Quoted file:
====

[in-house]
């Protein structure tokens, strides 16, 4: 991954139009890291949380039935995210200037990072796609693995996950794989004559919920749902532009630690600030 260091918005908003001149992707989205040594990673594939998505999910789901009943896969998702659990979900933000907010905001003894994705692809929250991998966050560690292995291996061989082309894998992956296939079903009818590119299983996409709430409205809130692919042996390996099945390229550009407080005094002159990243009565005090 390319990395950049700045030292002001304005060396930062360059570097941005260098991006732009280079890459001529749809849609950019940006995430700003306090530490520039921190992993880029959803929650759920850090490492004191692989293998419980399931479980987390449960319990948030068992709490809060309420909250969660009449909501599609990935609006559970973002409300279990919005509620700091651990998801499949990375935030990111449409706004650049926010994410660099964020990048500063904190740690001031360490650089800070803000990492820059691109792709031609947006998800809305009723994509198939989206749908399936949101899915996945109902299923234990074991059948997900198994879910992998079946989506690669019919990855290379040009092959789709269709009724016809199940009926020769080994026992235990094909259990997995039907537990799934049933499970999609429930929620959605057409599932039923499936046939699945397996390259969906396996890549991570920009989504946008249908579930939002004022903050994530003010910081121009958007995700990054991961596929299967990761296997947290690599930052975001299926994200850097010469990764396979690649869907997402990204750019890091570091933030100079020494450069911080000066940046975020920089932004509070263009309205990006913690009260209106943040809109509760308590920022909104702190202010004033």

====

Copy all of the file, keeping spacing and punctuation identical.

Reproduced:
[in-house]
């Protein structure tokens, strides 16, 4: 991954139009890291949380039935995210200037990072796609693995996950794989004559919920749902532009630690600030 260091918005908003001149992707989205040594990673594939998505999910789901009943896969998702659990979900933000907010905001003894994705692809929250991998966050560690292995291996061989082309894998992956296939079903009818590119299983996409709430409205809130692919042996390996099945390229550009407080005094002159990243009565005090 390319990395950049700045030292002001304005060396930062360059570097941005260098991006732009280079890459001529749809849609950019940006995430700003306090530490520039921190992993880029959803929650759920850090490492004191692989293998419980399931479980987390449960319990948030068992709490809060309420909250969660009449909501599609990935609006559970973002409300279990919005509620700091651990998801499949990375935030990111449409706004650049926010994410660099964020990048500063904190740690001031360490650089800070803000990492820059691109792709031609947006998800809305009723994509198939989206749908399936949101899915996945109902299923234990074991059948997900198994879910992998079946989506690669019919990855290379040009092959789709269709009724016809199940009926020769080994026992235990094909259990997995039907537990799934049933499970999609429930929620959605057409599932039923499936046939699945397996390259969906396996890549991570920009989504946008249908579930939002004022903050994530003010910081121009958007995700990054991961596929299967990761296997947290690599930052975001299926994200850097010469990764396979690649869907997402990204750019890091570091933030100079020494450069911080000066940046975020920089932004509070263009309205990006913690009260209106943040809109509760308590920022909104702190202010004033």